Nothing to preempt

At the risk of sounding like a retired English professor, I must object to your designation, in the editorial “Fear-mongering instead of facts” (NCR, Sept. 17), of what we did in Iraq as a preemptive invasion. Saddam Hussein’s Iraq represented no imminent threat to the United States; in fact, the president has denied he ever used the words “imminent threat.” But if there was no imminent threat, the invasion cannot have been preemptive.

In the mid-1990s, Richard Perle, Douglas Feith and other neoconservatives who have served as official or unofficial presidential advisers were already calling for action in Iraq. They based their position on supposed benefits such action would reap for Israel’s strategic position in the Middle East. Moreover, these and others involved in the American Century project, including Donald Rumsfeld and Paul Wolfowitz, have called for the establishment of American global dominance in this century. The strategy to be followed includes a series of small wars.

If the intentions of the president’s advisers are any criterion, then the invasion of Iraq might most accurately be considered an act of aggression.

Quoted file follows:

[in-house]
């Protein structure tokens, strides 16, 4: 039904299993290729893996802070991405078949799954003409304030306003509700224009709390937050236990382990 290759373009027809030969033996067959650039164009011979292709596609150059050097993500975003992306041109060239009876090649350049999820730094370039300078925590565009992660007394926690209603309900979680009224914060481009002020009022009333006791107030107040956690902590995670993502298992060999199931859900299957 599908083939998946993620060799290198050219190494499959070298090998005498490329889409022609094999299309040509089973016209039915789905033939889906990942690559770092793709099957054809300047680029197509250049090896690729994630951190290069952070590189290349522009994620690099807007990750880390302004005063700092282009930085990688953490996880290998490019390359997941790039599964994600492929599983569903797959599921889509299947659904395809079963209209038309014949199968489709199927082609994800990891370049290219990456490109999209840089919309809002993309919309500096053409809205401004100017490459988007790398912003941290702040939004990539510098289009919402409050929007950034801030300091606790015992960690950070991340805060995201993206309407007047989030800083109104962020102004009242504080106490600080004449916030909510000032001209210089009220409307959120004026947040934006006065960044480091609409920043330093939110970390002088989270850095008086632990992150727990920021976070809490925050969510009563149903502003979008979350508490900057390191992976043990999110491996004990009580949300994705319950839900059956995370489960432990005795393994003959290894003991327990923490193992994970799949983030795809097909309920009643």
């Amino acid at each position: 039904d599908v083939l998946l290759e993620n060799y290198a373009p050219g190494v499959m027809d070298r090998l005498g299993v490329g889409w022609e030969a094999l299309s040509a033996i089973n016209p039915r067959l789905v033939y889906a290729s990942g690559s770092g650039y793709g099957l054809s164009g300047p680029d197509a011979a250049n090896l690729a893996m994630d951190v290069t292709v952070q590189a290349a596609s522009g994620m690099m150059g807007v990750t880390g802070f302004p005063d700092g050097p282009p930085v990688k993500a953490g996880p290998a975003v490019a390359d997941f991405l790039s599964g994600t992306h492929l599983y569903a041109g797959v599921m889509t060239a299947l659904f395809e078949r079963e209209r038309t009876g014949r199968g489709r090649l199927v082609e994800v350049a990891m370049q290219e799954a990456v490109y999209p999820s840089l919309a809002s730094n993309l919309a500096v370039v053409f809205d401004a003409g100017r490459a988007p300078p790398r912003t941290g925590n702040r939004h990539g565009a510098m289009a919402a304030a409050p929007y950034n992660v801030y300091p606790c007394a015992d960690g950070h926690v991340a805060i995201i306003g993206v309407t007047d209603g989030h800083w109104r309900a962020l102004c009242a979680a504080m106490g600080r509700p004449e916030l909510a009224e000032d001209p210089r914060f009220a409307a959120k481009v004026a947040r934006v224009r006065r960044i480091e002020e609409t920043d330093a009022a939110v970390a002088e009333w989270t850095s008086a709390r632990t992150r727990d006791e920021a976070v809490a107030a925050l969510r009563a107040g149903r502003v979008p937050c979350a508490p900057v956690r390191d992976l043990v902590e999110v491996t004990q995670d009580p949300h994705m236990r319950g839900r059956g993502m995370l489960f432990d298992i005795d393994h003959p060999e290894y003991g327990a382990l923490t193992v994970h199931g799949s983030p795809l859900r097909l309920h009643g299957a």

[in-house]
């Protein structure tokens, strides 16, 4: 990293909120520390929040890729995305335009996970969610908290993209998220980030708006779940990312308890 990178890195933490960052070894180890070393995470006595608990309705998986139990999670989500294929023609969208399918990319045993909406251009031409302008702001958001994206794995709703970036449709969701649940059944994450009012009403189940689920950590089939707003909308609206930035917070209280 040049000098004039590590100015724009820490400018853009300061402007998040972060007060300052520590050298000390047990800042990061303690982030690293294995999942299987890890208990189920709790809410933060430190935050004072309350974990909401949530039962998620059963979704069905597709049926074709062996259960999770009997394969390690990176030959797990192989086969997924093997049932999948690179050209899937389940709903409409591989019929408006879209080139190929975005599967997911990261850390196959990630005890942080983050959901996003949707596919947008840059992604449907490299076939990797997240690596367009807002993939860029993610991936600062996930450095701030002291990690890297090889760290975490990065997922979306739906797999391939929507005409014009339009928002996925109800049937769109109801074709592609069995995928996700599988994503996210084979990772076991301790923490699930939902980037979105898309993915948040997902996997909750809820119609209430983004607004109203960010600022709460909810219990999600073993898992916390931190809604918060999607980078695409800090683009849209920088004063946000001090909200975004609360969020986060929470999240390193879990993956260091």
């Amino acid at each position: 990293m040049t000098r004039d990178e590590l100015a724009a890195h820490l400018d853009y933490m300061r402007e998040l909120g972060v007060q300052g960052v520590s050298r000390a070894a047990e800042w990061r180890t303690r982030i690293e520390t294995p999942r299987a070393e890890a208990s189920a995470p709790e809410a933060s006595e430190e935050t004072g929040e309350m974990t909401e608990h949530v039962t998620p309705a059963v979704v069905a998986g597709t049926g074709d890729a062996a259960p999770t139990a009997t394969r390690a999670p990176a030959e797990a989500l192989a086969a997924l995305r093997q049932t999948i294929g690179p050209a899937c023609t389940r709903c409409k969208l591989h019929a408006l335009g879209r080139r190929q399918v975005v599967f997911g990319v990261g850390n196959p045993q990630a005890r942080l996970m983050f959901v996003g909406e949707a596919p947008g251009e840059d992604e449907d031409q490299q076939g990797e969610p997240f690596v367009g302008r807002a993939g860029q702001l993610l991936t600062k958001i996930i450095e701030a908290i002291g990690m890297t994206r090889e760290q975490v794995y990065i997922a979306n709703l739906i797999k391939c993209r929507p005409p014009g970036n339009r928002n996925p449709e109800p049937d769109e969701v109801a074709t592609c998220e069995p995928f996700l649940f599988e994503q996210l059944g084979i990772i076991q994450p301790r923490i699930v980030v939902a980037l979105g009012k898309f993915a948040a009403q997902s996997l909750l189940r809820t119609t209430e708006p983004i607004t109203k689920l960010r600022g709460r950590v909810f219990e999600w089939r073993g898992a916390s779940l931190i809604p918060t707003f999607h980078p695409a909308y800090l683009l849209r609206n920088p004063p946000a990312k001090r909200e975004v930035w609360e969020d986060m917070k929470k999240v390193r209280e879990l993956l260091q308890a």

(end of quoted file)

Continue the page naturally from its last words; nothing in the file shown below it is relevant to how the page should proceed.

Whitestone, N.Y.

Origins of addiction

When Mr. George J. Bryjack, in his article “It’s never our fault these days” (NCR, Sept 10), cites that erosion of behavior and responsibility is linked to the Alcoholics Anonymous 12-step program, I would like to refer Mr. Bryjak to Page 62 in the Alcoholics Anonymous book, which states: “So our troubles … are basically of our own making. They arise out of ourselves …” Further the book states that sobriety will only work when alcoholics are true to their responsibilities.

Schuyler Lake, N.Y.

* * *

Dr. Bryjak’s defense of free will (“It’s never our fault these days”) leaves one question unanswered. If people freely choose to become addicts, criminals, abusers, etc., then why do they so choose?